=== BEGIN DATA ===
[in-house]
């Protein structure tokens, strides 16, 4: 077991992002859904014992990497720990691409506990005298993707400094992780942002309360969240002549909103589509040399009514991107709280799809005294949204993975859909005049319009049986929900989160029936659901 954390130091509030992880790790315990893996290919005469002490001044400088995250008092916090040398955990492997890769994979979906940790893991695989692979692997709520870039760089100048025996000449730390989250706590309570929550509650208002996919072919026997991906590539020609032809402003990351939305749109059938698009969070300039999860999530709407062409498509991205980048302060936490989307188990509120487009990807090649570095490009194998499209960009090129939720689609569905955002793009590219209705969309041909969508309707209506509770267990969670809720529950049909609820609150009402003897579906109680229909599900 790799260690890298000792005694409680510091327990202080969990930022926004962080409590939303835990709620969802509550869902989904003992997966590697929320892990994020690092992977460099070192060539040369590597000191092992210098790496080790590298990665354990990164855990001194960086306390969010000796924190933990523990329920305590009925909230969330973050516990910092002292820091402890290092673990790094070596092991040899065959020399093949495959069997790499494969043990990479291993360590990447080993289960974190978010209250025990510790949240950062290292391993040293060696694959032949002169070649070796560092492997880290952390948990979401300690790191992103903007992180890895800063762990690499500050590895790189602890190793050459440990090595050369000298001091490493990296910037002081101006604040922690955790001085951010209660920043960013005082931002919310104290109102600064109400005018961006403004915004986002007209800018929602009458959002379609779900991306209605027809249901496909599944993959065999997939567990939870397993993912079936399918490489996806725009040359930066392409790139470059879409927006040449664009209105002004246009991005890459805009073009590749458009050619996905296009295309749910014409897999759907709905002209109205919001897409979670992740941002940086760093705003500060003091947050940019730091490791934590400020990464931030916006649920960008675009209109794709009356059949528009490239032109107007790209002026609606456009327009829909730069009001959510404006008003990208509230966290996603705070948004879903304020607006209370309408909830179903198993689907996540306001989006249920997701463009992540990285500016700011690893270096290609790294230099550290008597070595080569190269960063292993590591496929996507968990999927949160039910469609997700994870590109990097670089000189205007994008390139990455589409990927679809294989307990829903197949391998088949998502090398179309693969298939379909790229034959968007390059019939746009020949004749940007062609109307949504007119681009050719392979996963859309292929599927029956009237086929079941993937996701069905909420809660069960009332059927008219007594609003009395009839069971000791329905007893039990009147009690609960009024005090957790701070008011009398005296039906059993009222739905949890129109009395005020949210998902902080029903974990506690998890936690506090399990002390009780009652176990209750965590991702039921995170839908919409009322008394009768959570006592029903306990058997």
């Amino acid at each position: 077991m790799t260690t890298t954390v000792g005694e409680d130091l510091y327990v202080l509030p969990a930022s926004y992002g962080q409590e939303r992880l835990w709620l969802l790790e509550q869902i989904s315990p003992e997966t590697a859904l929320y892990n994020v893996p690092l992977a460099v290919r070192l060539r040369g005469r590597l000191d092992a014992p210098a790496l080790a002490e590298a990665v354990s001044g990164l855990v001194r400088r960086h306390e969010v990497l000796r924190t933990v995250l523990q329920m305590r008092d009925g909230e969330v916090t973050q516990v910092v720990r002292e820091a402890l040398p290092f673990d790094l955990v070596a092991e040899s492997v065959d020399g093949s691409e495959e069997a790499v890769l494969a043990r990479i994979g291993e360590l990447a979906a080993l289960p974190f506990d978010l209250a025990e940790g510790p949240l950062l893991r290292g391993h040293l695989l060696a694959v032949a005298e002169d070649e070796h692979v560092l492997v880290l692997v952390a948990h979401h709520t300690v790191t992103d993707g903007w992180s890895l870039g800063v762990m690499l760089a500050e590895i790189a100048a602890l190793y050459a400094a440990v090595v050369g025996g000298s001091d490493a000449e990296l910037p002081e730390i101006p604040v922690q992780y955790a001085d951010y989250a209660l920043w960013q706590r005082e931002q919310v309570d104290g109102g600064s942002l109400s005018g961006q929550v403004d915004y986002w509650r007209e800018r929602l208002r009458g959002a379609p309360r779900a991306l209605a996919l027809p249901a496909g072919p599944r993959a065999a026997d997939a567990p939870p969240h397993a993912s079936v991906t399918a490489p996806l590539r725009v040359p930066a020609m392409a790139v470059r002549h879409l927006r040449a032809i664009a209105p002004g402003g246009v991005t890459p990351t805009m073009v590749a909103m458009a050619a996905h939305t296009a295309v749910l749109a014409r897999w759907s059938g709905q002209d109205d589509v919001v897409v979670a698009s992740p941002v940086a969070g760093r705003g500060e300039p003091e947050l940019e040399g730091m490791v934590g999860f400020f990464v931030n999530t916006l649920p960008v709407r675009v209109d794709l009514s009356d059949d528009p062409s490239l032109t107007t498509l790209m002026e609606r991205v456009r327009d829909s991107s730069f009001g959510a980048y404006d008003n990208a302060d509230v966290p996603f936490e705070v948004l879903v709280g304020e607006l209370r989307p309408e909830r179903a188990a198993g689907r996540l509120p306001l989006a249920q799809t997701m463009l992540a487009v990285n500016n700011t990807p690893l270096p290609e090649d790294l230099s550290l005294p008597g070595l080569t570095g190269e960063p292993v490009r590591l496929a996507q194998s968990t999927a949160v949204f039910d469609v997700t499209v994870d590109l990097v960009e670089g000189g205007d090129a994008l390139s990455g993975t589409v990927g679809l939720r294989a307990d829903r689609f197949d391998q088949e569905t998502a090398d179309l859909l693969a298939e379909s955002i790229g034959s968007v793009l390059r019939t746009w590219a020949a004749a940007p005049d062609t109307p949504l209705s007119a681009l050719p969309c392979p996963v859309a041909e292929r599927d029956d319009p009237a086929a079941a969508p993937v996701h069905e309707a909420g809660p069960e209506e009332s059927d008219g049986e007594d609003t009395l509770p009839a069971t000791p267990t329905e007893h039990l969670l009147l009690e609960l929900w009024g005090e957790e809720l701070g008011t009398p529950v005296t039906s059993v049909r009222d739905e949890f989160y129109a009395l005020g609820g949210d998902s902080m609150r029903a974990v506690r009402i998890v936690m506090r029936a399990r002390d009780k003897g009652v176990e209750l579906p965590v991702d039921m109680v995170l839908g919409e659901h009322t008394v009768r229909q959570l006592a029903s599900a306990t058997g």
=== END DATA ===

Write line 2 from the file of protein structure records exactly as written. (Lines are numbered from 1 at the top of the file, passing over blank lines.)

């Protein structure tokens, strides 16, 4: 077991992002859904014992990497720990691409506990005298993707400094992780942002309360969240002549909103589509040399009514991107709280799809005294949204993975859909005049319009049986929900989160029936659901 954390130091509030992880790790315990893996290919005469002490001044400088995250008092916090040398955990492997890769994979979906940790893991695989692979692997709520870039760089100048025996000449730390989250706590309570929550509650208002996919072919026997991906590539020609032809402003990351939305749109059938698009969070300039999860999530709407062409498509991205980048302060936490989307188990509120487009990807090649570095490009194998499209960009090129939720689609569905955002793009590219209705969309041909969508309707209506509770267990969670809720529950049909609820609150009402003897579906109680229909599900 790799260690890298000792005694409680510091327990202080969990930022926004962080409590939303835990709620969802509550869902989904003992997966590697929320892990994020690092992977460099070192060539040369590597000191092992210098790496080790590298990665354990990164855990001194960086306390969010000796924190933990523990329920305590009925909230969330973050516990910092002292820091402890290092673990790094070596092991040899065959020399093949495959069997790499494969043990990479291993360590990447080993289960974190978010209250025990510790949240950062290292391993040293060696694959032949002169070649070796560092492997880290952390948990979401300690790191992103903007992180890895800063762990690499500050590895790189602890190793050459440990090595050369000298001091490493990296910037002081101006604040922690955790001085951010209660920043960013005082931002919310104290109102600064109400005018961006403004915004986002007209800018929602009458959002379609779900991306209605027809249901496909599944993959065999997939567990939870397993993912079936399918490489996806725009040359930066392409790139470059879409927006040449664009209105002004246009991005890459805009073009590749458009050619996905296009295309749910014409897999759907709905002209109205919001897409979670992740941002940086760093705003500060003091947050940019730091490791934590400020990464931030916006649920960008675009209109794709009356059949528009490239032109107007790209002026609606456009327009829909730069009001959510404006008003990208509230966290996603705070948004879903304020607006209370309408909830179903198993689907996540306001989006249920997701463009992540990285500016700011690893270096290609790294230099550290008597070595080569190269960063292993590591496929996507968990999927949160039910469609997700994870590109990097670089000189205007994008390139990455589409990927679809294989307990829903197949391998088949998502090398179309693969298939379909790229034959968007390059019939746009020949004749940007062609109307949504007119681009050719392979996963859309292929599927029956009237086929079941993937996701069905909420809660069960009332059927008219007594609003009395009839069971000791329905007893039990009147009690609960009024005090957790701070008011009398005296039906059993009222739905949890129109009395005020949210998902902080029903974990506690998890936690506090399990002390009780009652176990209750965590991702039921995170839908919409009322008394009768959570006592029903306990058997």